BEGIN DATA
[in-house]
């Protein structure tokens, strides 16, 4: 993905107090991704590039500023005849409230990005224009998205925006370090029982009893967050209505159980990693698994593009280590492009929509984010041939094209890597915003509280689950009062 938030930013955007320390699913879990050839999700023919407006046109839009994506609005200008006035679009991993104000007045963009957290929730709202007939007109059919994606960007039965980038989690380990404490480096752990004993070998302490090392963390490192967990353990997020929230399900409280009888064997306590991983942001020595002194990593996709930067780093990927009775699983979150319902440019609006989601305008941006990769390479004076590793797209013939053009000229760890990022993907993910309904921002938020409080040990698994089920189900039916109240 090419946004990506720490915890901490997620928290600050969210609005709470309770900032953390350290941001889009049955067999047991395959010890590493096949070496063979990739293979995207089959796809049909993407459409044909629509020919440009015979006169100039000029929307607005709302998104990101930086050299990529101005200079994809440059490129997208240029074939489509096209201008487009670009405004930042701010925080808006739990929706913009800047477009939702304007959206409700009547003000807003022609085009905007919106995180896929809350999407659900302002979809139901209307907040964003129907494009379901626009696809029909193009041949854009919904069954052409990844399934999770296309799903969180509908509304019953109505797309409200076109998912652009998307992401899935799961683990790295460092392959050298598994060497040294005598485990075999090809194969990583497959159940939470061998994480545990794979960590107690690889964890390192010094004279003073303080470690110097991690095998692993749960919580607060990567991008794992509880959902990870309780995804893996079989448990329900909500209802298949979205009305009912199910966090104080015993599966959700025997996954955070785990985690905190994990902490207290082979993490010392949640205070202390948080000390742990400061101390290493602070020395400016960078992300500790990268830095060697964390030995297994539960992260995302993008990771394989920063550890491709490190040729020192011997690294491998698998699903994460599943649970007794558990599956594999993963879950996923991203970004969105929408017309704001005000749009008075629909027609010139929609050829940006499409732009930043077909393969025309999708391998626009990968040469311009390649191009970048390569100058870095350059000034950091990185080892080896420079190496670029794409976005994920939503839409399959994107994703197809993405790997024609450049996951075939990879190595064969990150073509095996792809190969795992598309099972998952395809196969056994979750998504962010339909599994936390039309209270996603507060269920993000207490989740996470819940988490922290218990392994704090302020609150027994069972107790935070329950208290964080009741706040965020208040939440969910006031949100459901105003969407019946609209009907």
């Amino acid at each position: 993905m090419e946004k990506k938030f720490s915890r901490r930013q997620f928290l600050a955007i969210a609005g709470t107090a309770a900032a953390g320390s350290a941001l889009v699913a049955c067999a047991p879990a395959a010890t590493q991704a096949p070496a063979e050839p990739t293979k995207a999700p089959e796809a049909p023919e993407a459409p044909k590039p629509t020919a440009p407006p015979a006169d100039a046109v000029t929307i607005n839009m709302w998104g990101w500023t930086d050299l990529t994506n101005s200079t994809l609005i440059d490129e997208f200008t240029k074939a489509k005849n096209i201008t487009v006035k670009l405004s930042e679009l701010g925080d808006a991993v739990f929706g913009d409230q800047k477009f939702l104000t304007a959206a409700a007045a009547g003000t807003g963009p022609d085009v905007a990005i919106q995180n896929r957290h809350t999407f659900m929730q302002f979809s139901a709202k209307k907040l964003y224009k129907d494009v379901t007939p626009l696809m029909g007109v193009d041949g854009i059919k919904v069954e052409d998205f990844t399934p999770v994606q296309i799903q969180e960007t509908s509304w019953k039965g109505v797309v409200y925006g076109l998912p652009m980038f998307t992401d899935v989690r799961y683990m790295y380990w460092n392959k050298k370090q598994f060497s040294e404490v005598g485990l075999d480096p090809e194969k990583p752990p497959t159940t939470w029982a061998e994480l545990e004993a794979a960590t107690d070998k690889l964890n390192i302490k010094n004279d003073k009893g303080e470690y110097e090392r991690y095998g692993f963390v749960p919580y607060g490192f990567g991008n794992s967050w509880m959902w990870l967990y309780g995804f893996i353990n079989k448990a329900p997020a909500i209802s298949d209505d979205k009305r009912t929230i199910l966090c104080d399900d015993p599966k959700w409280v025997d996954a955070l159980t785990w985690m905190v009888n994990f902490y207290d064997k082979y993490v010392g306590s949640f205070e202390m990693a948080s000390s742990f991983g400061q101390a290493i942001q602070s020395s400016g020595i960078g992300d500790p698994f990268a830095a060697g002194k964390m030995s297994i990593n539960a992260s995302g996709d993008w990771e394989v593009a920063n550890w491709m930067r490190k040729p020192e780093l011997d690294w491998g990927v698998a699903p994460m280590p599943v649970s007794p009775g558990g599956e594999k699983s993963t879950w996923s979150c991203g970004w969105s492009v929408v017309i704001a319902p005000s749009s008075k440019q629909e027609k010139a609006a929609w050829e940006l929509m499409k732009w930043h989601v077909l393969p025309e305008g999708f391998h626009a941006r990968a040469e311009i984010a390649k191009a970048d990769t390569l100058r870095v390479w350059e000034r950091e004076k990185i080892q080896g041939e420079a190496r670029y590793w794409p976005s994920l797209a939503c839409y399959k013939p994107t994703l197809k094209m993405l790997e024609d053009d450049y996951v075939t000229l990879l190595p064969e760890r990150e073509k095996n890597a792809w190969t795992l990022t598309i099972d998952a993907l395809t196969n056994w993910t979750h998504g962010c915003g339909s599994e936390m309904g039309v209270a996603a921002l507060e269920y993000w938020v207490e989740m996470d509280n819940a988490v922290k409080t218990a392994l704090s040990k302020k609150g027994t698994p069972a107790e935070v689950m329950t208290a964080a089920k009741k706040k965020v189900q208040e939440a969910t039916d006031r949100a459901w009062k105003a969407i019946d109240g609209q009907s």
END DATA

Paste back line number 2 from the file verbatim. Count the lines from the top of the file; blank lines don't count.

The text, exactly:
């Protein structure tokens, strides 16, 4: 993905107090991704590039500023005849409230990005224009998205925006370090029982009893967050209505159980990693698994593009280590492009929509984010041939094209890597915003509280689950009062 938030930013955007320390699913879990050839999700023919407006046109839009994506609005200008006035679009991993104000007045963009957290929730709202007939007109059919994606960007039965980038989690380990404490480096752990004993070998302490090392963390490192967990353990997020929230399900409280009888064997306590991983942001020595002194990593996709930067780093990927009775699983979150319902440019609006989601305008941006990769390479004076590793797209013939053009000229760890990022993907993910309904921002938020409080040990698994089920189900039916109240 090419946004990506720490915890901490997620928290600050969210609005709470309770900032953390350290941001889009049955067999047991395959010890590493096949070496063979990739293979995207089959796809049909993407459409044909629509020919440009015979006169100039000029929307607005709302998104990101930086050299990529101005200079994809440059490129997208240029074939489509096209201008487009670009405004930042701010925080808006739990929706913009800047477009939702304007959206409700009547003000807003022609085009905007919106995180896929809350999407659900302002979809139901209307907040964003129907494009379901626009696809029909193009041949854009919904069954052409990844399934999770296309799903969180509908509304019953109505797309409200076109998912652009998307992401899935799961683990790295460092392959050298598994060497040294005598485990075999090809194969990583497959159940939470061998994480545990794979960590107690690889964890390192010094004279003073303080470690110097991690095998692993749960919580607060990567991008794992509880959902990870309780995804893996079989448990329900909500209802298949979205009305009912199910966090104080015993599966959700025997996954955070785990985690905190994990902490207290082979993490010392949640205070202390948080000390742990400061101390290493602070020395400016960078992300500790990268830095060697964390030995297994539960992260995302993008990771394989920063550890491709490190040729020192011997690294491998698998699903994460599943649970007794558990599956594999993963879950996923991203970004969105929408017309704001005000749009008075629909027609010139929609050829940006499409732009930043077909393969025309999708391998626009990968040469311009390649191009970048390569100058870095350059000034950091990185080892080896420079190496670029794409976005994920939503839409399959994107994703197809993405790997024609450049996951075939990879190595064969990150073509095996792809190969795992598309099972998952395809196969056994979750998504962010339909599994936390039309209270996603507060269920993000207490989740996470819940988490922290218990392994704090302020609150027994069972107790935070329950208290964080009741706040965020208040939440969910006031949100459901105003969407019946609209009907």